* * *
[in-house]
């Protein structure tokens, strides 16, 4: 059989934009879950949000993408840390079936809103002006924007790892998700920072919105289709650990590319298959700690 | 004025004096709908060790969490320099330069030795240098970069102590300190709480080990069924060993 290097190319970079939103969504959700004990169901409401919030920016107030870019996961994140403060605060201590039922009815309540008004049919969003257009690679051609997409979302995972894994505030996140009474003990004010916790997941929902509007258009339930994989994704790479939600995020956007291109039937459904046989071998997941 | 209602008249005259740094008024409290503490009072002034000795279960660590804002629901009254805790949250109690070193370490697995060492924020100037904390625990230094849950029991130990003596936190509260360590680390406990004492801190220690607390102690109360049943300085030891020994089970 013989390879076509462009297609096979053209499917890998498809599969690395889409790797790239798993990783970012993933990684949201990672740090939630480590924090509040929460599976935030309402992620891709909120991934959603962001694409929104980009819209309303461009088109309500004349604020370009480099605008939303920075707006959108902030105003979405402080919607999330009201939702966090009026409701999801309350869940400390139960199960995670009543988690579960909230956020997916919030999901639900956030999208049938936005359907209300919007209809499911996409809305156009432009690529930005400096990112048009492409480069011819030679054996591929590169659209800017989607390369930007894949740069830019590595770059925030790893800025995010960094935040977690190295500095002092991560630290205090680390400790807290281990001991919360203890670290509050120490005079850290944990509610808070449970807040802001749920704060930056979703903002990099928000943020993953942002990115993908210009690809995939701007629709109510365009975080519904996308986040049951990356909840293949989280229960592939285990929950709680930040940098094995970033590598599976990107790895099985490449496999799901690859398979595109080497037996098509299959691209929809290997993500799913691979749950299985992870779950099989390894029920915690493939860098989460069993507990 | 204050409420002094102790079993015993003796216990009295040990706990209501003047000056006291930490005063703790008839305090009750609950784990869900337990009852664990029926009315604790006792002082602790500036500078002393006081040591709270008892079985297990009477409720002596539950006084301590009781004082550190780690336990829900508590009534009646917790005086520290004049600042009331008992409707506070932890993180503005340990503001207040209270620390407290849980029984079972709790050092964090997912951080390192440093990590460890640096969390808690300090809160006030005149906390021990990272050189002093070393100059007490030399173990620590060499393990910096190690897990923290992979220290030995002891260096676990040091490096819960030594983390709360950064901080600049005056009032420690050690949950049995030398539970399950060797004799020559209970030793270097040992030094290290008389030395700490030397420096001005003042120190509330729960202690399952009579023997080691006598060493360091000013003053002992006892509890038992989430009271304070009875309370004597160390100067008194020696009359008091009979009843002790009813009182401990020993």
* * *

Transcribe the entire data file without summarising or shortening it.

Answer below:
[in-house]
């Protein structure tokens, strides 16, 4: 059989934009879950949000993408840390079936809103002006924007790892998700920072919105289709650990590319298959700690 | 004025004096709908060790969490320099330069030795240098970069102590300190709480080990069924060993 290097190319970079939103969504959700004990169901409401919030920016107030870019996961994140403060605060201590039922009815309540008004049919969003257009690679051609997409979302995972894994505030996140009474003990004010916790997941929902509007258009339930994989994704790479939600995020956007291109039937459904046989071998997941 | 209602008249005259740094008024409290503490009072002034000795279960660590804002629901009254805790949250109690070193370490697995060492924020100037904390625990230094849950029991130990003596936190509260360590680390406990004492801190220690607390102690109360049943300085030891020994089970 013989390879076509462009297609096979053209499917890998498809599969690395889409790797790239798993990783970012993933990684949201990672740090939630480590924090509040929460599976935030309402992620891709909120991934959603962001694409929104980009819209309303461009088109309500004349604020370009480099605008939303920075707006959108902030105003979405402080919607999330009201939702966090009026409701999801309350869940400390139960199960995670009543988690579960909230956020997916919030999901639900956030999208049938936005359907209300919007209809499911996409809305156009432009690529930005400096990112048009492409480069011819030679054996591929590169659209800017989607390369930007894949740069830019590595770059925030790893800025995010960094935040977690190295500095002092991560630290205090680390400790807290281990001991919360203890670290509050120490005079850290944990509610808070449970807040802001749920704060930056979703903002990099928000943020993953942002990115993908210009690809995939701007629709109510365009975080519904996308986040049951990356909840293949989280229960592939285990929950709680930040940098094995970033590598599976990107790895099985490449496999799901690859398979595109080497037996098509299959691209929809290997993500799913691979749950299985992870779950099989390894029920915690493939860098989460069993507990 | 204050409420002094102790079993015993003796216990009295040990706990209501003047000056006291930490005063703790008839305090009750609950784990869900337990009852664990029926009315604790006792002082602790500036500078002393006081040591709270008892079985297990009477409720002596539950006084301590009781004082550190780690336990829900508590009534009646917790005086520290004049600042009331008992409707506070932890993180503005340990503001207040209270620390407290849980029984079972709790050092964090997912951080390192440093990590460890640096969390808690300090809160006030005149906390021990990272050189002093070393100059007490030399173990620590060499393990910096190690897990923290992979220290030995002891260096676990040091490096819960030594983390709360950064901080600049005056009032420690050690949950049995030398539970399950060797004799020559209970030793270097040992030094290290008389030395700490030397420096001005003042120190509330729960202690399952009579023997080691006598060493360091000013003053002992006892509890038992989430009271304070009875309370004597160390100067008194020696009359008091009979009843002790009813009182401990020993």